As with any story that made its way into the Bible, the question is always, “Why? Why THIS story? There were plenty of Jesus stories that didn’t make the cut, you know. So why did the gospel writers decide this one was important enough to pass on? Here’s what I think was going on.
John’s Gospel was written around the year 90-110 – which makes it roughly the third generation of the church. By that time, the split between Judaism and Christianity had become finalized. How do we know this? In the earlier Gospels and in Paul’s writings, there is no distinction between Jesus and the Jews. In Matthew especially, an effort is made to incorporate Jesus into the ongoing life of Judaism, as though he were the next prophet – another Amos or Micah or Isaiah, or at least the next in that line – greater than all before him, but nevertheless, a good Jewish boy from the start. By the time John was written, if John were the only Gospel you had, and you never heard of the rest, it would seem that Jesus and his followers were anything BUT Jews.
So, John wasn’t telling his version of the Jesus story to show how he fit in with the prophets from the past. Instead, John was writing to Christians who were trying to hang on in a world in which Christianity was finding its own way, making its own traditions, and building its own institution. So, John’s story of Jesus tells, among other things, “This is how to build church – the kingdom of God on earth as it is in heaven.” It starts with over-the-top hospitality. That’s what Jesus showed, even before he actually launched his career, his ministry. Today, we might say John’s message was this: “Go big!” You want to build the kingdom of God? Look around. Find a need. Then meet it – not adequately, not barely, but in as big and over-the-top way as you can possibly pull off. If God has been generous to you, you make sure that’s how generous you are to those you meet. If God has blessed you, you make sure you’re at least as big a blessing to others as God has been to you. Jesus set the bar. “What, Mom? We need a few gallons of wine to get through this weeding feast? How about 150 gallons? And we’re talking the good stuff here.”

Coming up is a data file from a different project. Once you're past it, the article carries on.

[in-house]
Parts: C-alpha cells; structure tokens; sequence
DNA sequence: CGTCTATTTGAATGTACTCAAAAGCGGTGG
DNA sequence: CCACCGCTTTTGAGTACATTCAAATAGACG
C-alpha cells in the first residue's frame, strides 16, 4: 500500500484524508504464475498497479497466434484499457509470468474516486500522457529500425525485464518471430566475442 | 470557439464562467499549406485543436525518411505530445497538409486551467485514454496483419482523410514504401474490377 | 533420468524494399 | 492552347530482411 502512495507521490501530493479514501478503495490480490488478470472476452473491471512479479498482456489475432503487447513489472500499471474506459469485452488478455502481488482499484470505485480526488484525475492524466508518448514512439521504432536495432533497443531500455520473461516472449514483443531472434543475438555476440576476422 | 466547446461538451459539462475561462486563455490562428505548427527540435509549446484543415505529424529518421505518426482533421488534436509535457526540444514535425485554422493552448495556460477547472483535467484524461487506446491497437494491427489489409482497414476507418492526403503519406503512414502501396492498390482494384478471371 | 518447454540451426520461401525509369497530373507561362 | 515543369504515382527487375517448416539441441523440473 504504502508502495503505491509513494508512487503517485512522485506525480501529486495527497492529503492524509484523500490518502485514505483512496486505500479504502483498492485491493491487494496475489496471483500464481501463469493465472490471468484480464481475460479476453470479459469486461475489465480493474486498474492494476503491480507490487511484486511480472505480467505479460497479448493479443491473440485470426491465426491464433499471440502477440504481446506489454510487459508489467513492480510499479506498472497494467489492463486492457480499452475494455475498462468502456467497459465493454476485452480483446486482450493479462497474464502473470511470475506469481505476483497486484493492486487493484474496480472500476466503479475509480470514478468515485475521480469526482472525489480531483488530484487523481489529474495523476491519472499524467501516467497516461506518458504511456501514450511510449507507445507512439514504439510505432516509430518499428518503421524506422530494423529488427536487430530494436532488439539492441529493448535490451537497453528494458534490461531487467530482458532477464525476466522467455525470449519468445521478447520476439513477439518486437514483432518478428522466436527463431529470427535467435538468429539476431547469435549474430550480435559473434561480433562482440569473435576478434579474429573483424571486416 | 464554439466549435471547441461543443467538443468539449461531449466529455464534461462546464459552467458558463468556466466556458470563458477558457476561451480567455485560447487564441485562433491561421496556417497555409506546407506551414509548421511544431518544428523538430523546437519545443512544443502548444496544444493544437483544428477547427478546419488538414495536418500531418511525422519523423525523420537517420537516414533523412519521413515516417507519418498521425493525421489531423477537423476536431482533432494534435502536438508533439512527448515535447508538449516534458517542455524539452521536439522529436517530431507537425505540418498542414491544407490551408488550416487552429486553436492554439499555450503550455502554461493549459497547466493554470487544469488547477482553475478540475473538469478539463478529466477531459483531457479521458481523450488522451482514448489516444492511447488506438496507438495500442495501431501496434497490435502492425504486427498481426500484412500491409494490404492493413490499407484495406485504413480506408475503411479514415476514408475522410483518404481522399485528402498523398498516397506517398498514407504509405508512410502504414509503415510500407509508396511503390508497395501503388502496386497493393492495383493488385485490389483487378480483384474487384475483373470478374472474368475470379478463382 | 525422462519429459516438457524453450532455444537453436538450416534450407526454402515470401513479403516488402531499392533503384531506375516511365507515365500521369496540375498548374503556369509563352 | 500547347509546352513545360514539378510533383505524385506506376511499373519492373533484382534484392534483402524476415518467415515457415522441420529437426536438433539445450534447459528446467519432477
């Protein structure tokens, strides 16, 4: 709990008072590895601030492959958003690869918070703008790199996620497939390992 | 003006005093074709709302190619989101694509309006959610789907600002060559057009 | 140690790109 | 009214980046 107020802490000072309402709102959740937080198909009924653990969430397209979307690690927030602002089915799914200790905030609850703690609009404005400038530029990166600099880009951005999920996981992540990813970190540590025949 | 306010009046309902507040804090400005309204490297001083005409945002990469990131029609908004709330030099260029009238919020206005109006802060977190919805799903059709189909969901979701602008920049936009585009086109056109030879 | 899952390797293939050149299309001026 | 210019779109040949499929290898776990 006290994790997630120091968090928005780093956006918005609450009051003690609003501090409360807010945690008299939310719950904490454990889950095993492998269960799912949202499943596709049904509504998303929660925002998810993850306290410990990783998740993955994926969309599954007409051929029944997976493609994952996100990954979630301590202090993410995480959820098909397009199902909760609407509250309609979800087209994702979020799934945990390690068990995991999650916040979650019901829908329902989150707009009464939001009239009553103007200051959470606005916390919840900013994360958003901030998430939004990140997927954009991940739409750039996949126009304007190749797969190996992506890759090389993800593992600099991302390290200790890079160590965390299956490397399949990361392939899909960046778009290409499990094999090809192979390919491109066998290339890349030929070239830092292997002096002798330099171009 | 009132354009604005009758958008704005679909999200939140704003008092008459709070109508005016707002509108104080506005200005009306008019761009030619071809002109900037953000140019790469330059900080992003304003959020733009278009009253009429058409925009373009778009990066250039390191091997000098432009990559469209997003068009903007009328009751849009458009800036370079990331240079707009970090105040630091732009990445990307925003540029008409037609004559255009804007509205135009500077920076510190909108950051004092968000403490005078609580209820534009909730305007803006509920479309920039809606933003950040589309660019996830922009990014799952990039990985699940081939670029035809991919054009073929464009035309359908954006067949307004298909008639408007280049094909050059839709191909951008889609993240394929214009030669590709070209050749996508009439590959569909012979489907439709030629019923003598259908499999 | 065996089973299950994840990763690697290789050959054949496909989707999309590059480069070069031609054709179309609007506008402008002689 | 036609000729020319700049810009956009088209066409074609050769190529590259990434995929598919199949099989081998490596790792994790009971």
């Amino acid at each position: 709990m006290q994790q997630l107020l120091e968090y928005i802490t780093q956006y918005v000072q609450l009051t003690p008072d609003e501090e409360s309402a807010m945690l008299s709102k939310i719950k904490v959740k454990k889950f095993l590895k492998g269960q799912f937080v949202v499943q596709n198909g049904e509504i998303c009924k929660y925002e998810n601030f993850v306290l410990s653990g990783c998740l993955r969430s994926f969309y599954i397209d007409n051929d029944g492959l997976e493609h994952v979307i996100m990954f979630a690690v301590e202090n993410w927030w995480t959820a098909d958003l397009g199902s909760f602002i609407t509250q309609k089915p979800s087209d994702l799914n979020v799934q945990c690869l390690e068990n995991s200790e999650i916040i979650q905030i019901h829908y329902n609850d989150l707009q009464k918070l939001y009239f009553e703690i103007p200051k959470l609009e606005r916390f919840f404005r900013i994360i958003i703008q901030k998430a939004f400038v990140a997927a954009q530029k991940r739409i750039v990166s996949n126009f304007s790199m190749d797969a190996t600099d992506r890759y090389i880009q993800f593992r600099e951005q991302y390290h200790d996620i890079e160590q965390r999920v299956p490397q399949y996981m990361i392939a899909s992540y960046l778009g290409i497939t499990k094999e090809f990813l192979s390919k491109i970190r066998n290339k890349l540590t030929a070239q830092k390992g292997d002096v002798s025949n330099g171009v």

All through his career, that’s how Jesus operated. Someone is sick? Let’s do some healing. Someone is hungry? There’ll be a dozen baskets of leftovers before we’re through. Someone has died? Yes, we can do better than a sympathy card here. Over and over, the message is the same. Don’t ignore the need. Don’t just meet the need. God’s love is prodigal. God’s love is extravagant. Make sure your church shows that when you’re meeting someone’s needs. If that’s not in your budget, then you need to go back to the Finance Committee and say, we need a new budget with a LOT more for benevolences. And if your people say, I can’t afford to increase my pledge, let’s go back to the basics – well, what CAN you afford? Do you need that more than the church needs the money that costs to do God’s will in an extravagant, over-the-top manner? Does your giving feel Scrooge-like? Or Jesus-like?
Or suppose someone in your congregation has already cut back to bare bones and still isn’t making it. The church is there to help. Or it should be, if we’re meeting needs in the spirit of Jesus. Of course, people who really needed help were constantly tugging at Jesus’ robe, calling his name, telling him what they needed. There’s no shame in being honest with God, after all. As if God didn’t know. But the church might NOT know, after all. Especially with Yankees. We’re so good at suffering in silence. Pride comes when? Before a fall. You don’t have to fall. But the church does have to have the resources to meet the needs that come our way. That means that those who have been blessed really need to figure out how to be a blessing as best they can. Maybe it’s through your local church. Maybe it’s through the Mass. Conference. Maybe it’s through the national UCC. There are plenty of ways to meet the needs that come the church’s way. If there’s a concern with one, just go with the others. But, however you do it – the need is there. Meet the need. Meet the need in the spirit of Jesus. Wine anyone?
See you in church. Rev. Rob